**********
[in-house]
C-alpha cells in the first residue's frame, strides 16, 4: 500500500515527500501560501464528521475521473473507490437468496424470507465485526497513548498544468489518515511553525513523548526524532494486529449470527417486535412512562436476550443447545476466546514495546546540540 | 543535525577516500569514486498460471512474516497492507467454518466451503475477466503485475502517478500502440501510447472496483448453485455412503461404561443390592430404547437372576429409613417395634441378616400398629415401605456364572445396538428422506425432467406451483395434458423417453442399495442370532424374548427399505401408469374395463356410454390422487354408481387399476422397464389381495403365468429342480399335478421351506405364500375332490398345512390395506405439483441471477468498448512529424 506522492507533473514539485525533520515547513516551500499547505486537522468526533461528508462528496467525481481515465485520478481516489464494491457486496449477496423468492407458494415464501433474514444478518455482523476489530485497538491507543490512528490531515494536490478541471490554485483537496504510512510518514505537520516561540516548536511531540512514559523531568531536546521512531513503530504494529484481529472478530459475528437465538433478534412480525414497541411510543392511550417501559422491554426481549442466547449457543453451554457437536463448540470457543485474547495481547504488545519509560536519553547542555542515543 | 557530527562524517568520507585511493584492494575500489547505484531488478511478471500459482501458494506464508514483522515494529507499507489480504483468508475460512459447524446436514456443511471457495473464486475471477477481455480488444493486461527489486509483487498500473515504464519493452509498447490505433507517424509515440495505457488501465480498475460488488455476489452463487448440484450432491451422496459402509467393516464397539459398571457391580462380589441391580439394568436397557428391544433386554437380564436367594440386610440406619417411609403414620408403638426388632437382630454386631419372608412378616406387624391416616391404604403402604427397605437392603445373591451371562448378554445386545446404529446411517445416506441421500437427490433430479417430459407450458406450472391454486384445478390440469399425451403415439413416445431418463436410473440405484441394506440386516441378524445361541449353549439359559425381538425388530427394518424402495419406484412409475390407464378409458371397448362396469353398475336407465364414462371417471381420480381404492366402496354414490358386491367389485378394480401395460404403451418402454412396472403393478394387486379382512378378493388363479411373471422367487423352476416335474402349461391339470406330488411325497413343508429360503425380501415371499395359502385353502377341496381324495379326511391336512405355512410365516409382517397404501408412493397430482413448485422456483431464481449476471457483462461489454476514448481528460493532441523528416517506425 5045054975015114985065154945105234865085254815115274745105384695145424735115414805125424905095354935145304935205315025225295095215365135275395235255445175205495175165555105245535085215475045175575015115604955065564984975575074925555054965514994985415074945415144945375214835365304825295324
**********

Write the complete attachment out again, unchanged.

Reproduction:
[in-house]
C-alpha cells in the first residue's frame, strides 16, 4: 500500500515527500501560501464528521475521473473507490437468496424470507465485526497513548498544468489518515511553525513523548526524532494486529449470527417486535412512562436476550443447545476466546514495546546540540 | 543535525577516500569514486498460471512474516497492507467454518466451503475477466503485475502517478500502440501510447472496483448453485455412503461404561443390592430404547437372576429409613417395634441378616400398629415401605456364572445396538428422506425432467406451483395434458423417453442399495442370532424374548427399505401408469374395463356410454390422487354408481387399476422397464389381495403365468429342480399335478421351506405364500375332490398345512390395506405439483441471477468498448512529424 506522492507533473514539485525533520515547513516551500499547505486537522468526533461528508462528496467525481481515465485520478481516489464494491457486496449477496423468492407458494415464501433474514444478518455482523476489530485497538491507543490512528490531515494536490478541471490554485483537496504510512510518514505537520516561540516548536511531540512514559523531568531536546521512531513503530504494529484481529472478530459475528437465538433478534412480525414497541411510543392511550417501559422491554426481549442466547449457543453451554457437536463448540470457543485474547495481547504488545519509560536519553547542555542515543 | 557530527562524517568520507585511493584492494575500489547505484531488478511478471500459482501458494506464508514483522515494529507499507489480504483468508475460512459447524446436514456443511471457495473464486475471477477481455480488444493486461527489486509483487498500473515504464519493452509498447490505433507517424509515440495505457488501465480498475460488488455476489452463487448440484450432491451422496459402509467393516464397539459398571457391580462380589441391580439394568436397557428391544433386554437380564436367594440386610440406619417411609403414620408403638426388632437382630454386631419372608412378616406387624391416616391404604403402604427397605437392603445373591451371562448378554445386545446404529446411517445416506441421500437427490433430479417430459407450458406450472391454486384445478390440469399425451403415439413416445431418463436410473440405484441394506440386516441378524445361541449353549439359559425381538425388530427394518424402495419406484412409475390407464378409458371397448362396469353398475336407465364414462371417471381420480381404492366402496354414490358386491367389485378394480401395460404403451418402454412396472403393478394387486379382512378378493388363479411373471422367487423352476416335474402349461391339470406330488411325497413343508429360503425380501415371499395359502385353502377341496381324495379326511391336512405355512410365516409382517397404501408412493397430482413448485422456483431464481449476471457483462461489454476514448481528460493532441523528416517506425 5045054975015114985065154945105234865085254815115274745105384695145424735115414805125424905095354935145304935205315025225295095215365135275395235255445175205495175165555105245535085215475045175575015115604955065564984975575074925555054965514994985415074945415144945375214835365304825295324